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State v. Gibson

Court of Appeals of Maryland
Jun 30, 1969
254 Md. 399 (Md. 1969)

Summary

In Gibson, the defendant was facing a ten-year maximum imprisonment penalty under common law involuntary manslaughter, whereas the maximum penalty under the statute was limited to three years.

Summary of this case from State v. North

Opinion

[No. 321, September Term, 1968.]

Decided June 30, 1969.

MANSLAUGHTER — By Automobile — Manslaughter By Automobile Statute, Code (1967 Repl. Vol.) Article 27, § 388, Intended To Encompass Entire Field Of Unintentional Criminal Homicides Resulting From Operation Of A Motor Vehicle — Counts Of Indictment Charging Involuntary Manslaughter By Automobile Solely By Reason Of A Violation Of Law Without Alleging Gross Negligence Properly Dismissed. p. 401

Certiorari to the Court of Special Appeals of Maryland.

Petition of the State for writ of certiorari granted where the Court of Special Appeals affirmed the granting of a motion to dismiss the first four counts of a five count indictment against Michael Dana Gibson for causing the death of Diana Grempler by the unlawful operation of a motor vehicle.

Judgment affirmed, costs to be paid by Baltimore County.

The cause was argued before HAMMOND, C.J., and MARBURY, BARNES, FINAN and SMITH, JJ.

L. Robert Evans, Deputy State's Attorney for Baltimore County, with whom were Francis B. Burch, Attorney General, Robert A. DiCicco, Assistant Attorney General, and Samuel A. Green, Jr., State's Attorney for Baltimore County, on the brief, for appellant.

Donald J. Gilmore, with whom was Richard D. Byrd on the brief, for appellee.


The State indicted Michael Dana Gibson in five counts for causing the death of Diana Grempler by the unlawful operation of a motor vehicle. The State's attorney for Baltimore County seemingly feared he could not prove gross negligence for in the first four counts he sought to charge involuntary manslaughter by automobile solely by reason of a violation of law without alleging gross negligence. The first count charged that the death resulted from Gibson's failure to stop in obedience to a stop sign, the second that it resulted from his reckless driving, the third as a result of his driving under the influence of alcohol, and the fourth as a direct result of Gibson's possession, he being under twenty-one, of an alcoholic beverage on a public highway. Each count concluded with the words "(Common Law — Misdemeanor Manslaughter)." The fifth count was brought under Code (1967 Repl. Vol.), Art. 27, § 388, for that Gibson, while operating an automobile unlawfully "in a grossly negligent" manner, did kill Miss Grempler.

Judge Menchine, in granting a motion to dismiss the first four counts, rejected the State's contention that if an unlawful act, regardless of its nature or character, causes death, the perpetrator is guilty of involuntary manslaughter and held that none of those counts legally charged a crime. The Court of Special Appeals affirmed on the ground that the legislature in enacting Ch. 414 of the Laws of 1941, Code (1967 Repl. Vol.), Art. 27, § 388, entitled "Manslaughter by Automobile * * *," intended to encompass the entire field of unintentional criminal homicides resulting from the operation of a motor vehicle so that the common law crime of involuntary manslaughter (whatever are its scope and limits) when based on occurrences of that type is controlled and governed exclusively by the statute. Since the matter was of public importance in the administration of the criminal law, we granted certiorari.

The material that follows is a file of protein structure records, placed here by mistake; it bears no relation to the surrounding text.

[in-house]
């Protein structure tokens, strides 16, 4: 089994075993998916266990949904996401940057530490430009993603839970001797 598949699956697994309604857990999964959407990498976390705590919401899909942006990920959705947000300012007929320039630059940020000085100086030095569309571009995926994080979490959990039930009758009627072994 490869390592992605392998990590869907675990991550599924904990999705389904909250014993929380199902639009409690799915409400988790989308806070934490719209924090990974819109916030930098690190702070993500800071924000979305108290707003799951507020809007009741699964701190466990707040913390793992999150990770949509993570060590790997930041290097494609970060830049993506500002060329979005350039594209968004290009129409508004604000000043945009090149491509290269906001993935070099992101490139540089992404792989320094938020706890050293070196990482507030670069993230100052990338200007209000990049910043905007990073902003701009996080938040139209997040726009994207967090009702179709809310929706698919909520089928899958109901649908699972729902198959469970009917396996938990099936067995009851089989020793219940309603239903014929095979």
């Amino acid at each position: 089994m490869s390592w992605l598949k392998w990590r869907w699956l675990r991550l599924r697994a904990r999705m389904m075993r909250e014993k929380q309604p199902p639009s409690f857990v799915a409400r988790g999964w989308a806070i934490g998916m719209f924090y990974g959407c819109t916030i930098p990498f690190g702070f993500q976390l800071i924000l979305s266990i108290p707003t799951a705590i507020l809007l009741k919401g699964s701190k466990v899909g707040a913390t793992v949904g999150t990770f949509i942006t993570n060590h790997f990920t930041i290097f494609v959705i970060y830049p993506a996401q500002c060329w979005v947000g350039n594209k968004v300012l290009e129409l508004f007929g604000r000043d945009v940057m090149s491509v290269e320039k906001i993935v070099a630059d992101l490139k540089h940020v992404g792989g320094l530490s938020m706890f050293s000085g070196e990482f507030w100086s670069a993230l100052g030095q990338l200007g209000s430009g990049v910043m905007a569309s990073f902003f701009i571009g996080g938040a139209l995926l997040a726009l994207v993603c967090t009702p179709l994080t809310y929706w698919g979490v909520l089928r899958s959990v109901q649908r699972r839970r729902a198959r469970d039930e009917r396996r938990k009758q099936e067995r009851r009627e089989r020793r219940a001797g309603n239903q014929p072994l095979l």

We have carefully reviewed and considered the record and the law and have concluded that the result reached by the Court of Special Appeals was correct for the reasons given in the careful and thorough opinion of Chief Judge Murphy of the Court, in State v. Gibson, 4 Md. App. 236, which we approve.

Judgment affirmed, costs to be paid by Baltimore County.


Summaries of

State v. Gibson

Court of Appeals of Maryland
Jun 30, 1969
254 Md. 399 (Md. 1969)

In Gibson, the defendant was facing a ten-year maximum imprisonment penalty under common law involuntary manslaughter, whereas the maximum penalty under the statute was limited to three years.

Summary of this case from State v. North

noting that Gregg does not preclude an appeal from less than all counts of an indictment when the remaining counts are terminated by entry of a nolle prosequi

Summary of this case from Jones v. State
Case details for

State v. Gibson

Case Details

Full title:STATE OF MARYLAND v . GIBSON

Court:Court of Appeals of Maryland

Date published: Jun 30, 1969

Citations

254 Md. 399 (Md. 1969)
254 A.2d 691

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